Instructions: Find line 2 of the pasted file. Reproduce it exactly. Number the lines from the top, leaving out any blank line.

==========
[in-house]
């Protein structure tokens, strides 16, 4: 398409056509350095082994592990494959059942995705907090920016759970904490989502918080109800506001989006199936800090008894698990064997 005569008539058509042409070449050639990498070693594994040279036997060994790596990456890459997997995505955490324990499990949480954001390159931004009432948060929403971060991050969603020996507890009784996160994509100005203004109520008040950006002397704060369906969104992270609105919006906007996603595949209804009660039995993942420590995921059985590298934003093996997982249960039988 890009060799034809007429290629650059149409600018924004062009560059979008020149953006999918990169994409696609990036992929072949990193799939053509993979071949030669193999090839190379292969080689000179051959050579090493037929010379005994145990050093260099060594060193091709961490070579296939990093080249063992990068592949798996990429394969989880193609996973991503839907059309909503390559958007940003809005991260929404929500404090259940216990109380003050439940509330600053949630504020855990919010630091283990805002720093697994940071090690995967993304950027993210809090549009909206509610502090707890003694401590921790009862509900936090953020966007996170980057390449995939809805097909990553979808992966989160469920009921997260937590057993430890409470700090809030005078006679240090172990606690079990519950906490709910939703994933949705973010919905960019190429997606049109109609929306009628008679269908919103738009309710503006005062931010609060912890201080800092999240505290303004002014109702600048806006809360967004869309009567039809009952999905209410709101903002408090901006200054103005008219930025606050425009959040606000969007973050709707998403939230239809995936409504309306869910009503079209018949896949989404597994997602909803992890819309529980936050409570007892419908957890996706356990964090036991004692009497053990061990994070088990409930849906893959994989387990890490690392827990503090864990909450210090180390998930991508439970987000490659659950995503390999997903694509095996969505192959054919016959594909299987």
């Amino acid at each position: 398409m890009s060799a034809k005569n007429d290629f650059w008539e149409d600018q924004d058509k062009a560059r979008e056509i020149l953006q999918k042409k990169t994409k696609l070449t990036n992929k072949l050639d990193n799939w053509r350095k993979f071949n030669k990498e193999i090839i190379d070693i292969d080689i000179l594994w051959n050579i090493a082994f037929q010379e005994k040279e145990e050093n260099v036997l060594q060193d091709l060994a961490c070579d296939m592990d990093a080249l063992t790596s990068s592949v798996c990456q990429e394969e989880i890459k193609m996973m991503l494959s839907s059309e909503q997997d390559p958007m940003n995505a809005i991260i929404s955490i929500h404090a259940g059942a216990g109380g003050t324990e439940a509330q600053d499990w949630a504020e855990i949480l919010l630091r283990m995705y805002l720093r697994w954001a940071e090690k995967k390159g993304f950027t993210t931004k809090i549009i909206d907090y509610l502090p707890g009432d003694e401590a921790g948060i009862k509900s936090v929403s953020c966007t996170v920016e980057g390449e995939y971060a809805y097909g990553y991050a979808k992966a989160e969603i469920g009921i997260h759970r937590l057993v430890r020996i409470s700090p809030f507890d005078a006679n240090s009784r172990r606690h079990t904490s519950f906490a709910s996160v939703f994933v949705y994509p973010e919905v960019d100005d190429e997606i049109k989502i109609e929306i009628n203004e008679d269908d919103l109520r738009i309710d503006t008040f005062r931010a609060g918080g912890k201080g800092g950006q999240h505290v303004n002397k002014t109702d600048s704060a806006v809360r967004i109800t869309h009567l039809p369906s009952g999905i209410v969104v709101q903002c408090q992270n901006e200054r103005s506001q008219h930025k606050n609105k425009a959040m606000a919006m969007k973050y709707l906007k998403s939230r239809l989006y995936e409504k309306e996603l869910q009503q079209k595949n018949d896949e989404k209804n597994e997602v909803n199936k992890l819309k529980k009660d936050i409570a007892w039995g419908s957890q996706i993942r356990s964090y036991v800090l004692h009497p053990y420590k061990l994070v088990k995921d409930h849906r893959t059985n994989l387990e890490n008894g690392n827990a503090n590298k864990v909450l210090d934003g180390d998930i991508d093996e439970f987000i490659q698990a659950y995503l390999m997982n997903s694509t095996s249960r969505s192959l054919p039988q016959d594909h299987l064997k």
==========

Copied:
């Protein structure tokens, strides 16, 4: 398409056509350095082994592990494959059942995705907090920016759970904490989502918080109800506001989006199936800090008894698990064997 005569008539058509042409070449050639990498070693594994040279036997060994790596990456890459997997995505955490324990499990949480954001390159931004009432948060929403971060991050969603020996507890009784996160994509100005203004109520008040950006002397704060369906969104992270609105919006906007996603595949209804009660039995993942420590995921059985590298934003093996997982249960039988 890009060799034809007429290629650059149409600018924004062009560059979008020149953006999918990169994409696609990036992929072949990193799939053509993979071949030669193999090839190379292969080689000179051959050579090493037929010379005994145990050093260099060594060193091709961490070579296939990093080249063992990068592949798996990429394969989880193609996973991503839907059309909503390559958007940003809005991260929404929500404090259940216990109380003050439940509330600053949630504020855990919010630091283990805002720093697994940071090690995967993304950027993210809090549009909206509610502090707890003694401590921790009862509900936090953020966007996170980057390449995939809805097909990553979808992966989160469920009921997260937590057993430890409470700090809030005078006679240090172990606690079990519950906490709910939703994933949705973010919905960019190429997606049109109609929306009628008679269908919103738009309710503006005062931010609060912890201080800092999240505290303004002014109702600048806006809360967004869309009567039809009952999905209410709101903002408090901006200054103005008219930025606050425009959040606000969007973050709707998403939230239809995936409504309306869910009503079209018949896949989404597994997602909803992890819309529980936050409570007892419908957890996706356990964090036991004692009497053990061990994070088990409930849906893959994989387990890490690392827990503090864990909450210090180390998930991508439970987000490659659950995503390999997903694509095996969505192959054919016959594909299987």